Blisters, running stitches and the nicest inn keeper in Austria, III

After what I judged to be an adequate amount of swearing and cursing, I reluctantly left the small glass enclosure and stepped back out into the misty rain. An older gentleman was waking by at that moment and I stopped him and politely asked if he could help me with the persnickety ATM. “Do you have a Volksbank account?” he asked with an incredulous eye. I said that I didn’t and he brightened visibly with the aura of someone who knows the answer to someone else’s vexing question. “Oh! Well, it won’t work for you then. You need an account at the bank first.” Great. An ATM that only works for this particular bank’s customers. What else could go wrong? With strained patience I asked if he knew of any other ATM’s in the area. He thought of for a moment and then replied that he believed there was one in Landeck. “Yes, I’m familiar with that one. It’s out of order though.” He thought again. “In the next town back down the main road. Just go the other way from Landeck. It’s not far. There will be one there, I’m sure.”

Not seeing a lot of choice, I thanked him and then jogged off into the drizzle, took a right on to the main road and kept on running. It was about three miles to the next village and then about another mile or so into the village until I found the ATM. The building that it was attached to was being renovated and was covered in scaffolding. This did not inspire me much. I pulled out my card and walked up to it. The screen… was dark. No power was being fed to it at all. Doom, having obviously been following me for the last few miles, finally walked up and made it’s self known. What the hell now? As I looked around the town, I watched happy couples scooting along under umbrellas and disappearing into eateries and pubs. There I stood, soaked, bone weary, and in the wrong town even. My reserves were getting really low, as was my morale. I schlepped off back toward Landeck, this time loping more than trotting. I could feel the blisters forming in my soaked sneakers as my cheap cotton socks betrayed me.

The rain stated to let up as I approached the inn. I wasn’t sure what the next plan of attack was but I didn’t have any money so staying here was out of the question. “Back on the train.”, I supposed. I hoped that there _was_ a next train. It was getting late, after all. I opened the door and my sweaty, rain soaked skin went cold and I could feel the blood drain from my face. Sitting at a table were Action Girl and Irene, just finishing up a big dinner with beer and dessert. They were obviously expecting me to return with money for the bill, not to mention rooms for the night. Ooooooh, Crap! The two of them looked at me, smiling and a bit fuzzily through the consumed beer. The Hostess came over to me and stopped short. She was obviously caught off guard by my appearance. I had been gone a good long while now and I was thoroughly soaked and wiped out.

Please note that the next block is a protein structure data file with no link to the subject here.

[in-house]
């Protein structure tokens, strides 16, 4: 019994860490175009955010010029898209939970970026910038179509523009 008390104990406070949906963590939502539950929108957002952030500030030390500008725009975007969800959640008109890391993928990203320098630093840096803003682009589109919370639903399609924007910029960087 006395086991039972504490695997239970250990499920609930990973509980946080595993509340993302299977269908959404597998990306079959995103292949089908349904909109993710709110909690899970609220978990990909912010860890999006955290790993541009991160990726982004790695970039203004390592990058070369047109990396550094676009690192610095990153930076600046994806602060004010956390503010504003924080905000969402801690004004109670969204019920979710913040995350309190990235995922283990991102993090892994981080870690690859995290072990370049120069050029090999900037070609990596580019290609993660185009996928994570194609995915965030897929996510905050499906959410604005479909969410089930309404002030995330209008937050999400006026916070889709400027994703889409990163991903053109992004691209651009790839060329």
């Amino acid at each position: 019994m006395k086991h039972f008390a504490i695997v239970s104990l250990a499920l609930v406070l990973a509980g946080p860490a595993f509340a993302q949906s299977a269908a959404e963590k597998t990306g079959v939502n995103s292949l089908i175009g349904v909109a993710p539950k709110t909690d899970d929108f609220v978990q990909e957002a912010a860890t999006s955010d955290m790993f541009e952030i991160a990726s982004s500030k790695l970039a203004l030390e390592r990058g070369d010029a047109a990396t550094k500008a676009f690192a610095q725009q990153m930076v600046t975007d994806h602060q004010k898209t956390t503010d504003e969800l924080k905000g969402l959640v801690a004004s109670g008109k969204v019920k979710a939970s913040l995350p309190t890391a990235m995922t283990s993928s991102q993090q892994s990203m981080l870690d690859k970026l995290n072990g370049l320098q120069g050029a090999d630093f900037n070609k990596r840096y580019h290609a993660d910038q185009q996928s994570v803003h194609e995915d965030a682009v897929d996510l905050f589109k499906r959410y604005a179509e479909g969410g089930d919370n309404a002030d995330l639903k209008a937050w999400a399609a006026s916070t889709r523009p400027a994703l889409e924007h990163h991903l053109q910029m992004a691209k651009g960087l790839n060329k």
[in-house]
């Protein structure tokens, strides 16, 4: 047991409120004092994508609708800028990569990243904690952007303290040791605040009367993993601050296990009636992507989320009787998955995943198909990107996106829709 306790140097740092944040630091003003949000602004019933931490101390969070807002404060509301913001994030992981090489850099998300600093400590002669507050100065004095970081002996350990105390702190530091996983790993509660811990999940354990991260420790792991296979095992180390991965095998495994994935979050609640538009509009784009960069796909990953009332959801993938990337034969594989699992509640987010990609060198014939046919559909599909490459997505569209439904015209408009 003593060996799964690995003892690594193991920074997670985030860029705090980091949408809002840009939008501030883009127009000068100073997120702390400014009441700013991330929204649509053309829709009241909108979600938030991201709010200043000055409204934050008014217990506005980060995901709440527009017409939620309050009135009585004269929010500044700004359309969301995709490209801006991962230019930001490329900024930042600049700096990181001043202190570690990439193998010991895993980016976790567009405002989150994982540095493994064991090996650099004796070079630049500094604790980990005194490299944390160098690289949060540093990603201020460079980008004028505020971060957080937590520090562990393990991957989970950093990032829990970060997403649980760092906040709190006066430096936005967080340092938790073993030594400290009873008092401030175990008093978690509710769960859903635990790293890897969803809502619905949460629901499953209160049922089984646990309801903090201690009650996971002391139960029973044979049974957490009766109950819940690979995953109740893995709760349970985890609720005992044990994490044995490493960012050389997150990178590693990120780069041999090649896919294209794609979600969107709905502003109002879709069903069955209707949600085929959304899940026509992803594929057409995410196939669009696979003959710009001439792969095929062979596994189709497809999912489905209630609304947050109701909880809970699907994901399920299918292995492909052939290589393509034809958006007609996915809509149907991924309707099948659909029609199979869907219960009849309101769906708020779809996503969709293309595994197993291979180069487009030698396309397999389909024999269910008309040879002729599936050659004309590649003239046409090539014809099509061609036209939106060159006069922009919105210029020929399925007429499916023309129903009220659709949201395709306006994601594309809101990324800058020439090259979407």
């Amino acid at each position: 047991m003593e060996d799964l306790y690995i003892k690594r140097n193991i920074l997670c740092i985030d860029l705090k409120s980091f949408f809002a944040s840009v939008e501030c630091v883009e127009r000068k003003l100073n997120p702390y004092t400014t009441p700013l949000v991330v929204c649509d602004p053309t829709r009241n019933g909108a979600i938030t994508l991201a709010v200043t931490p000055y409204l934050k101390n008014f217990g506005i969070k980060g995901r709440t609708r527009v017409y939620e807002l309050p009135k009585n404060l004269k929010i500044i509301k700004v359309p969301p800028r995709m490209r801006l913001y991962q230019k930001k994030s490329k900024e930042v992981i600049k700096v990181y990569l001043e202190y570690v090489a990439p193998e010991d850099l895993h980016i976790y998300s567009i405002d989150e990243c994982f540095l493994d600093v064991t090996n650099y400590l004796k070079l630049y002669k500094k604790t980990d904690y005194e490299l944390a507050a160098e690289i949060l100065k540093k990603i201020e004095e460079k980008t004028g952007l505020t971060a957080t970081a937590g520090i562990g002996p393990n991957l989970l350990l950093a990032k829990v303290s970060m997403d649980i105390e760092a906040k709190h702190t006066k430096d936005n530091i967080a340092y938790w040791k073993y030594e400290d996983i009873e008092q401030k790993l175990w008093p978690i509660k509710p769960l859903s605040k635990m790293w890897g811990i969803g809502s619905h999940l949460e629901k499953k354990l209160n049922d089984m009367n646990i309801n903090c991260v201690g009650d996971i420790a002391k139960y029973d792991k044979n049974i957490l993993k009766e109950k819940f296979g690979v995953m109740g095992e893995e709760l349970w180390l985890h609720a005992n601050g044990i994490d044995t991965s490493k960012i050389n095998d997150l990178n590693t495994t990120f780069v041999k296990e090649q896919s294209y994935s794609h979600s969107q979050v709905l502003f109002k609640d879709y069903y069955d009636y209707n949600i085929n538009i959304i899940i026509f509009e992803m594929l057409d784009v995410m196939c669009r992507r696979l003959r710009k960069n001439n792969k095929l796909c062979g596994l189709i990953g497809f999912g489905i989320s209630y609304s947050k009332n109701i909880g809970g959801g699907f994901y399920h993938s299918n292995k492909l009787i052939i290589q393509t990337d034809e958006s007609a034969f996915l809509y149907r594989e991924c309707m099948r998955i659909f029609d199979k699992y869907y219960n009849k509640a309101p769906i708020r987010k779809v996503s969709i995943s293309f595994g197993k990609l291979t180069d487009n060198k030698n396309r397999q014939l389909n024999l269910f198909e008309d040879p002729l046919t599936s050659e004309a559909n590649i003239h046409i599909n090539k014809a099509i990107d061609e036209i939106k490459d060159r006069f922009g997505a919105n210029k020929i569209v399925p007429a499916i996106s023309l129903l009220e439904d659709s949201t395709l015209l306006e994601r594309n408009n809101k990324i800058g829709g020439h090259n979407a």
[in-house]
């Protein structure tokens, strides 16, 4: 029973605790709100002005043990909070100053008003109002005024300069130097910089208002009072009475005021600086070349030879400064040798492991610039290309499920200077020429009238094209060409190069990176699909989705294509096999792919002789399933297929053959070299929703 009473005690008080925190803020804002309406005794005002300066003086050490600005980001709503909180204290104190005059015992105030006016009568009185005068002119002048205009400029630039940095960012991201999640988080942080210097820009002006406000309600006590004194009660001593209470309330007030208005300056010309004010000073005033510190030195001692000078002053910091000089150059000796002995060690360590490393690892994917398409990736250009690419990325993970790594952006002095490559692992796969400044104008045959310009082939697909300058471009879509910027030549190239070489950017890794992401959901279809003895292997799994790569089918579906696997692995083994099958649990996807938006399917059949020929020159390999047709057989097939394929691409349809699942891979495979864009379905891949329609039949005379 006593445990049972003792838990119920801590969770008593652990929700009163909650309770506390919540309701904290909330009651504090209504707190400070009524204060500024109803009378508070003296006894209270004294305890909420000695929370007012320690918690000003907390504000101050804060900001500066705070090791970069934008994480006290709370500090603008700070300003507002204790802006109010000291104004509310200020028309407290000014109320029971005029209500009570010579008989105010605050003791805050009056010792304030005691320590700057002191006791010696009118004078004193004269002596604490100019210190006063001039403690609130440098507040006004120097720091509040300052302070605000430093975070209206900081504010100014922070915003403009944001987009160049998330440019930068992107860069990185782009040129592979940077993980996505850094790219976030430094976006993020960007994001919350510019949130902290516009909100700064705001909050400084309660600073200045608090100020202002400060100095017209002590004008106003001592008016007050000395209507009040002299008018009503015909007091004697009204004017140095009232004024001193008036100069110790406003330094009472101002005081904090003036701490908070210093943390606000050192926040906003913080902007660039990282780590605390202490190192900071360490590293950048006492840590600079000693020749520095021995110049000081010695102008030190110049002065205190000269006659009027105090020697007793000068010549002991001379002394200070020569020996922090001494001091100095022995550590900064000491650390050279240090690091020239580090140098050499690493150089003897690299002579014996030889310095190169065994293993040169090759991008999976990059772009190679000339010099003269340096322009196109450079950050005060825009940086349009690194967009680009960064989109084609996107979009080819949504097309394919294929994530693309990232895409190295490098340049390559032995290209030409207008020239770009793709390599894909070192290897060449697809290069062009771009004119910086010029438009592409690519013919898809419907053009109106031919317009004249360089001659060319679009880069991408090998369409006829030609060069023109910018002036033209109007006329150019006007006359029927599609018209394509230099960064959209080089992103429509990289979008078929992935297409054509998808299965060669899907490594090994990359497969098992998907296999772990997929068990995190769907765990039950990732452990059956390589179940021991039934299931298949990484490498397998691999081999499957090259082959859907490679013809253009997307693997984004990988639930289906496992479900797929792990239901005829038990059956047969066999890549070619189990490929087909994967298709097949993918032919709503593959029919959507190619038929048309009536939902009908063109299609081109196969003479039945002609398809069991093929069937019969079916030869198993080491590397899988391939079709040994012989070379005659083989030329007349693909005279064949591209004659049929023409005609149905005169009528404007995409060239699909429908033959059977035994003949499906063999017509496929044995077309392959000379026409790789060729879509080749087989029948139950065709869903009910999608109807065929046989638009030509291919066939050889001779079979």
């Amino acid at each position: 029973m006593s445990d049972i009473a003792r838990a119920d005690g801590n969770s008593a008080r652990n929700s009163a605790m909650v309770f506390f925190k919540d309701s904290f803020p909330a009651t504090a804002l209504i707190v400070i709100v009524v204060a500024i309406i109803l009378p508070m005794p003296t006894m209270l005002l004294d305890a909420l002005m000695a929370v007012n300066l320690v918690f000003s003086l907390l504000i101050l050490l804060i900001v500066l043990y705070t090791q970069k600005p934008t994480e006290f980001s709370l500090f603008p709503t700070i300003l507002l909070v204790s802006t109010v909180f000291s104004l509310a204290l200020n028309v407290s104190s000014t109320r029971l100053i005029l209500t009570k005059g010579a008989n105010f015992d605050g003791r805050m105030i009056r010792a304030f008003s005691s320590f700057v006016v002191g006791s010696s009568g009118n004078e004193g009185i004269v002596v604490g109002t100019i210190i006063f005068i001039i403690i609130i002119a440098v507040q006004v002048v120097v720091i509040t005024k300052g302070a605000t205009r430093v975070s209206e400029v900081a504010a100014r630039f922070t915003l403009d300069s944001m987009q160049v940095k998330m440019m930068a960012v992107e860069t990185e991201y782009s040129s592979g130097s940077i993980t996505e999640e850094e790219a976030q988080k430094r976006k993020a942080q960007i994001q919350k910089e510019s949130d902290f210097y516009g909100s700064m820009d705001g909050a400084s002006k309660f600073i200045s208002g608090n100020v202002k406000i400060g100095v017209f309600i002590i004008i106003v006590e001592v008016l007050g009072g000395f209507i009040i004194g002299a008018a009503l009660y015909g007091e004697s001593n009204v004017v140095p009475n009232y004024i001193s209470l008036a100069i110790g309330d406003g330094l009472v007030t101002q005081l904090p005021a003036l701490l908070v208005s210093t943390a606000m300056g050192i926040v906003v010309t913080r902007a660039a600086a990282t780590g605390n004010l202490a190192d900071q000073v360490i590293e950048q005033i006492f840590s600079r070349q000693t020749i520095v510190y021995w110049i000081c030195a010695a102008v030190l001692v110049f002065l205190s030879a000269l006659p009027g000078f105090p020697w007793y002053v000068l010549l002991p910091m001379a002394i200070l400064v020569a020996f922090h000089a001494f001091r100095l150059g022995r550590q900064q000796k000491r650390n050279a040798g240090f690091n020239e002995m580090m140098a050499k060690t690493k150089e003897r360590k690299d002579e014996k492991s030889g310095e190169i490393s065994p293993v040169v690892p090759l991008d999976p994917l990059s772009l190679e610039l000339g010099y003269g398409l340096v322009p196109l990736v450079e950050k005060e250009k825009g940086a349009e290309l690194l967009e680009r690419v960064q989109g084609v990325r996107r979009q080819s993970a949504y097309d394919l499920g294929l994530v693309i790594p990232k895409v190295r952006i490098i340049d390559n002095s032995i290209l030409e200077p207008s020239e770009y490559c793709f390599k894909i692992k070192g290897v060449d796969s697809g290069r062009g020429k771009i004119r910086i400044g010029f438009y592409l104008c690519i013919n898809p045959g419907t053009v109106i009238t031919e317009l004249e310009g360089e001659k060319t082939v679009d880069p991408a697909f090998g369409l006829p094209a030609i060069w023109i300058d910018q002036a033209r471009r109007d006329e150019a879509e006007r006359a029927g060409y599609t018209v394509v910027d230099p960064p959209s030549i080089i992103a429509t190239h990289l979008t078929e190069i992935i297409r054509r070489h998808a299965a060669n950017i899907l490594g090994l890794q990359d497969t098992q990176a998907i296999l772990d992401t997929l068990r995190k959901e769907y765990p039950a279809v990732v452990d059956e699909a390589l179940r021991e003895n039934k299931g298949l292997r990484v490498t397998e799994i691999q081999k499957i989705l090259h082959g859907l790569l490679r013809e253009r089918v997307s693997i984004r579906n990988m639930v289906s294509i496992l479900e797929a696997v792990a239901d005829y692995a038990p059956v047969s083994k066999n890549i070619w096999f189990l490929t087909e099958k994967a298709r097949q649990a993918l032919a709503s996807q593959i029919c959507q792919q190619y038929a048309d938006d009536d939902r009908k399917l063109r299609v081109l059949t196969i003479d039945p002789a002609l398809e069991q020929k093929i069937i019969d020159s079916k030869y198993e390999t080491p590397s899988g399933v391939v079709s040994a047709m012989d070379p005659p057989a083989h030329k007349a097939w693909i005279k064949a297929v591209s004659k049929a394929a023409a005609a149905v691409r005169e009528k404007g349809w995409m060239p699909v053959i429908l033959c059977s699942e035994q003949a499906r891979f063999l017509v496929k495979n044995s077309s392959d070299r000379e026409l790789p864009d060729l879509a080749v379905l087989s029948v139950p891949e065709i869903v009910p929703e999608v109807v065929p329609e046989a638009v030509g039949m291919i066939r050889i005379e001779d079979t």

“What happened?”, She asked, “Did you find the ATM?” I said that i did, but it was broken so I had to try the Volksbank one. She interrupted and said that it wouldn’t work for my card. I told her that I found that out, so I ran to the next village. “Wait,” she added. “You ran?”.
“Yes”
“Don’t you have a car?”
“No”

Her eyes boggled as she began to figure out just how far I had run my little foreign butt around her home town… in the rain. “So… Did you find the ATM there in the next town?” I was obviously uncomfortable and I explained that it wasn’t functioning either. She chewed her lip for a second and then told me to wait here. This was not going to be pretty. I was sure of it. The ladies looked rather aghast as well and the meaning of my failed run and their now eaten meal sank in. A short moment later, the man who was obviously both the owner and the cook emerged form the kitchen, still wearing his apron. He didn’t speak english so the hostess explained to him what had transpired. As she was telling him the story, I could see that he looked rather upset, then as she continued, gesturing up and down the road in the directions I had run, his face became more resigned. I was soaked, bone weary, starved and more embarrassed than I had ever been before. I must have looked every inch of that list because he wiped his hands on his apron, walked behind the bar and took out the largest beer glass I have ever seen outside of a novelty shop. After filling it to the rim, he slid it across the dark stained bar right in front of me. I was somewhere between thanking him and refusing it, but he held both his hands out, palms toward me and made a pushing motion. I thanked him with my best “Danke” and took a long, LONG drink.